This book is an interesting read but there are a few chapters that completely go off course and don't add anything to what the author set out to prove, especially the one chapter on Down Syndrome. And like other reviewers have pointed out, we dont get to know a lot about the author's cognitive training regimen.
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21 of 22 people found the following review helpful
With rare exception, the best works of non-fiction provide a journey of discovery for their reader and that is certainly true of this one, together with the significant value-added benefit that those who read it accompany Dan Hurley on his own journey of discovery as he attempts to determine whether or not he or anyone else is smart enough to make himself smarter. As he explains, he met with more than 200 eminent scientists and other experts on brain training and road-tested many of the methods on himself. He was his own guinea pig while learning to play the Renaissance lute, joining an intense "boot camp" mental exercise class, attempting mindfulness meditation, and even undergoing transcranial direct-current stimulation ("Jumper Cables for the Mind"). He shares what he learned in this book.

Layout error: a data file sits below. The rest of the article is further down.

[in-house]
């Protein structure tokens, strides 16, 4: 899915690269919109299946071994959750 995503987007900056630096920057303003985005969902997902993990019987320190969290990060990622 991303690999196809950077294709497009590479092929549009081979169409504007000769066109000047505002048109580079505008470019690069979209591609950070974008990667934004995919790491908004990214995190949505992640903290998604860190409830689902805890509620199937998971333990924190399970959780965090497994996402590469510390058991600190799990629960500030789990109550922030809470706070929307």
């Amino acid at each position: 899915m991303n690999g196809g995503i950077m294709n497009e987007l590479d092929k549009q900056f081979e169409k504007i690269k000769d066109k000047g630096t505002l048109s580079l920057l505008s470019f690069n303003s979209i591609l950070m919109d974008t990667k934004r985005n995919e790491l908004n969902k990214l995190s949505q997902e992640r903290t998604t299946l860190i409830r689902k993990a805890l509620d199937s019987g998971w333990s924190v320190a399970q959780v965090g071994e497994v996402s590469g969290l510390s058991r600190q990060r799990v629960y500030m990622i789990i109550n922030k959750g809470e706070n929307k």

For example:

o Although results vary between and among those who receive mental training, it really can help almost anyone to become smarter.

o Some of these programs are more scientific than others in terms of design, instruction, and measurement.

o Becoming smarter does not necessarily mean becoming wiser.